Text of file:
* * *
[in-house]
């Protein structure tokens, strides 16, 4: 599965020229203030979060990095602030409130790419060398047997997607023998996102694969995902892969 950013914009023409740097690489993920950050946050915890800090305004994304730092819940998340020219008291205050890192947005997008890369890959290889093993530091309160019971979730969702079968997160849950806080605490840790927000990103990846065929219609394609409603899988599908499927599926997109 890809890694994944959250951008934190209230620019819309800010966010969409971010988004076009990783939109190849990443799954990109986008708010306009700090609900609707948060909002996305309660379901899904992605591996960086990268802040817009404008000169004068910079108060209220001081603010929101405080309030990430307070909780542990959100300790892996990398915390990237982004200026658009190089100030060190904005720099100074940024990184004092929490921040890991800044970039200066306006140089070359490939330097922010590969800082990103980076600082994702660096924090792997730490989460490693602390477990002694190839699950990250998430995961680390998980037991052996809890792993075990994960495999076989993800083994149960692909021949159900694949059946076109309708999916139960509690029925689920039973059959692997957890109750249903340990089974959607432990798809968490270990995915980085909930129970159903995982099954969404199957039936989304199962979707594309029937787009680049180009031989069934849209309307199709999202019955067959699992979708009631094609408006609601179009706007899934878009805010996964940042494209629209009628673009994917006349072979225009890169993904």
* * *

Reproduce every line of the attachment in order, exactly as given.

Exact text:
[in-house]
């Protein structure tokens, strides 16, 4: 599965020229203030979060990095602030409130790419060398047997997607023998996102694969995902892969 950013914009023409740097690489993920950050946050915890800090305004994304730092819940998340020219008291205050890192947005997008890369890959290889093993530091309160019971979730969702079968997160849950806080605490840790927000990103990846065929219609394609409603899988599908499927599926997109 890809890694994944959250951008934190209230620019819309800010966010969409971010988004076009990783939109190849990443799954990109986008708010306009700090609900609707948060909002996305309660379901899904992605591996960086990268802040817009404008000169004068910079108060209220001081603010929101405080309030990430307070909780542990959100300790892996990398915390990237982004200026658009190089100030060190904005720099100074940024990184004092929490921040890991800044970039200066306006140089070359490939330097922010590969800082990103980076600082994702660096924090792997730490989460490693602390477990002694190839699950990250998430995961680390998980037991052996809890792993075990994960495999076989993800083994149960692909021949159900694949059946076109309708999916139960509690029925689920039973059959692997957890109750249903340990089974959607432990798809968490270990995915980085909930129970159903995982099954969404199957039936989304199962979707594309029937787009680049180009031989069934849209309307199709999202019955067959699992979708009631094609408006609601179009706007899934878009805010996964940042494209629209009628673009994917006349072979225009890169993904």